Bug Eyes

Science fiction and horror are close kin.  Once relegated to the cheap rack of “genre fiction,” both have now developed considerable literary sophistication, perhaps in the wake of their ability to bring in money.  I used to attend used book sales.  Two of the big ones in central Jersey were the Bryn Mawr sale, held just outside Princeton, and the even larger Hunterdon County Friends of the Library sale.  Both were springtime events and highlights on my calendar.  I always had a list with me when I went, but there were also so many books I’d never heard of and that looked fascinating.  One such book was the science fiction anthology, Bug-Eyed Monsters, edited by Bill Pronzini and Barry N. Malzberg.  The garish cover was half the appeal, and, well, monsters go without saying.

Although I’ve mostly moved to the horror end of the spectrum, there were some good stories here.  Bug-eyed monsters were a staple of 1950’s sci-fi, gracing the covers of pulps, often menacing women with their tentacles.  Some of the tales here share that kind of wide-eyed wonder at the sheer power of imagination, while others are much more subtle.  Monsters, of course, lurk between genres, bursting into consciousness when something unexpected is discovered.  They also have strains of religious awe associated with them.  That’s obvious in a couple of the stories as well.  Since I’m trying to read through my own books while stores are closed, I decided to spend some time with my monsters.  The problem with story collections, however, is you can’t discuss them all in the short format to which I limit myself here.  Besides, some of them I didn’t like.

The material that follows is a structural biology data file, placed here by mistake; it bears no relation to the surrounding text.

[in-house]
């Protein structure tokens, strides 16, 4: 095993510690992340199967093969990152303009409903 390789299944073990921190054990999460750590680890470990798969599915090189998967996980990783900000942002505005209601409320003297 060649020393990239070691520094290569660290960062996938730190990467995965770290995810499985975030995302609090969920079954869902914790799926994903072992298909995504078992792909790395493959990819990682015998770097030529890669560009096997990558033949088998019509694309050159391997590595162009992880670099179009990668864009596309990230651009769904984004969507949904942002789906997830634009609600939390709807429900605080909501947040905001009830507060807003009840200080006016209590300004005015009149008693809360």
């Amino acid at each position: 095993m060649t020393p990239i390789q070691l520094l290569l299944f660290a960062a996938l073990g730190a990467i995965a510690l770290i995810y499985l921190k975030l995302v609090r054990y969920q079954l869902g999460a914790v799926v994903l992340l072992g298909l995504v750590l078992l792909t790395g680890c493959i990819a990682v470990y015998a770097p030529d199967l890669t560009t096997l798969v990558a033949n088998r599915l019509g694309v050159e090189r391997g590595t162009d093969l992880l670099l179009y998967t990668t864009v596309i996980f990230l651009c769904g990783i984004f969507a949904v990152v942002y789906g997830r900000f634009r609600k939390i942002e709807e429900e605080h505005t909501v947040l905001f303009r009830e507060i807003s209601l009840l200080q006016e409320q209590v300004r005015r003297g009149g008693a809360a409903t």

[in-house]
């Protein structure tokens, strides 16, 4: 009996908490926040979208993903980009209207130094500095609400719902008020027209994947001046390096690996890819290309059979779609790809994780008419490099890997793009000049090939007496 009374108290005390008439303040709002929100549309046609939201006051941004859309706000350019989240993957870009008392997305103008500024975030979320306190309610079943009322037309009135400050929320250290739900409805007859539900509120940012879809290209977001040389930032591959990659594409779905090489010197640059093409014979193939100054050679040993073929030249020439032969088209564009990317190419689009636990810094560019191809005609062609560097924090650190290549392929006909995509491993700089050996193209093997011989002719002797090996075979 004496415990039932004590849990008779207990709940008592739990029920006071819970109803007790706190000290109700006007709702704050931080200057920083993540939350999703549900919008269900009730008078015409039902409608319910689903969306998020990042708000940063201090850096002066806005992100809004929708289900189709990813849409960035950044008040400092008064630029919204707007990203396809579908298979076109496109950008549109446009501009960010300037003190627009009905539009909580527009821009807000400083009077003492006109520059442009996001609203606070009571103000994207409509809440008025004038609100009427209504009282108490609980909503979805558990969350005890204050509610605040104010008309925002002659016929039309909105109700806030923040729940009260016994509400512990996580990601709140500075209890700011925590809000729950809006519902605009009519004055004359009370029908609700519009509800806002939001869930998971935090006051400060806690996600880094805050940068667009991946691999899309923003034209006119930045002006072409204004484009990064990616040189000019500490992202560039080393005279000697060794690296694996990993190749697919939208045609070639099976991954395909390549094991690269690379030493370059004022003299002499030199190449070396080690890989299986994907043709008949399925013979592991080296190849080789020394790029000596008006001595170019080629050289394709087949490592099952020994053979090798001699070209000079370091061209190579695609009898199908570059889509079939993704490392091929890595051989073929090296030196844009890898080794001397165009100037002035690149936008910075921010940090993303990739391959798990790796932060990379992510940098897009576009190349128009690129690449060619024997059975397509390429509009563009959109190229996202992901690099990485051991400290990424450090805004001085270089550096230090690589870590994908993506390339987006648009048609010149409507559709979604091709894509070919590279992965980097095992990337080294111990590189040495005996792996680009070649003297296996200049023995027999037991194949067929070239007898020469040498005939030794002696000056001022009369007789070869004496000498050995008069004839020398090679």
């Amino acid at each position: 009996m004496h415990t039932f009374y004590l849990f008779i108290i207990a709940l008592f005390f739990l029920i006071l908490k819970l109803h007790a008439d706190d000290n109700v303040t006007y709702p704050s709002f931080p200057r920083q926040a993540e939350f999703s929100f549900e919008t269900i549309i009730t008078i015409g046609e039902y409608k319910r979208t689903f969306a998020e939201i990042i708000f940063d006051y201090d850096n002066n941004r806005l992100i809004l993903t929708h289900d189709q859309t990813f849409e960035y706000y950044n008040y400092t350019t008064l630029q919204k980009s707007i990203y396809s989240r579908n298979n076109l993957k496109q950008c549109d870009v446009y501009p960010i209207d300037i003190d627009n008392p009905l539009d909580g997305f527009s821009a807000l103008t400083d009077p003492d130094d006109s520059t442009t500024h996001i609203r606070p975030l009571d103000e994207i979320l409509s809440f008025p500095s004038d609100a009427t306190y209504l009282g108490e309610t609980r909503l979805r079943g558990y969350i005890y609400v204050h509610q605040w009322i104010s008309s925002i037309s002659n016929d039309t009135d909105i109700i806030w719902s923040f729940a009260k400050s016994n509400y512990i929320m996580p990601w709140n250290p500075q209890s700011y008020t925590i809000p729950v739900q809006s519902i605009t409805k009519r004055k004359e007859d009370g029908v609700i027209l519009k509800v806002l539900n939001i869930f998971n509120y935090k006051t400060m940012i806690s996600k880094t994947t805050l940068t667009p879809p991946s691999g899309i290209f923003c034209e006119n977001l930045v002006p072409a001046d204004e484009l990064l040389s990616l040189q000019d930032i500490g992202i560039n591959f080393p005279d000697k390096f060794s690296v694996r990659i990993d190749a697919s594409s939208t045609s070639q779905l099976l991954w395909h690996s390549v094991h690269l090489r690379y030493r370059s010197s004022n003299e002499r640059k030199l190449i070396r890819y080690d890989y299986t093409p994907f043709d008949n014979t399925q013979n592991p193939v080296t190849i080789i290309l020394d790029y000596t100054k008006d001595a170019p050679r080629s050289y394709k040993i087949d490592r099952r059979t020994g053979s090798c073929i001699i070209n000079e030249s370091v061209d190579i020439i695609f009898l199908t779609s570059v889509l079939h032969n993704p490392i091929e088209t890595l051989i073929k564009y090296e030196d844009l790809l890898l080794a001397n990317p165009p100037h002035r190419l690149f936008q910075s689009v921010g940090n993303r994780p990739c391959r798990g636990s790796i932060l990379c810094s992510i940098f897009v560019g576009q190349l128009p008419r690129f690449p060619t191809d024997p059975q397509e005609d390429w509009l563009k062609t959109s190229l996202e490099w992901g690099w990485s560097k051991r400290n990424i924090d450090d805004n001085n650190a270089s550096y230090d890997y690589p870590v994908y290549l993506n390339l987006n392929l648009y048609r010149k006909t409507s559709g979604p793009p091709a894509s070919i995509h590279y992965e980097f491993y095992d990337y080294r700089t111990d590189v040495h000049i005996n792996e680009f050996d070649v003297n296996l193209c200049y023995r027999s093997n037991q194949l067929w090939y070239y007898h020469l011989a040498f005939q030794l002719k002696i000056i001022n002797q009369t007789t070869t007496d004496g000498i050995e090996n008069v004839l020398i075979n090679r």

Monsters deserve to be treated with respect.  In the “golden age” of sci-fi they were often played for titillation.  Most of the monsters in this collection are from outer space.  Some are homegrown, generally in the scarier tales.  We are afraid of those who are different.  Monsters, as more than one of these stories indicate, can be more humane than humans often are.  It’s no surprise that they tend to represent the foreigner, the person whose culture and appearance are different than our own.  Titillation apart, these narratives often ask us to stop and consider what might happen if we really did listen.  Would we not improve ourselves if we could learn from those we fear?  In these days of government-approved xenophobia, perhaps we should dust off our copies of the old genre fiction.  Even in those days we were encouraged to be open minded like our monsters.

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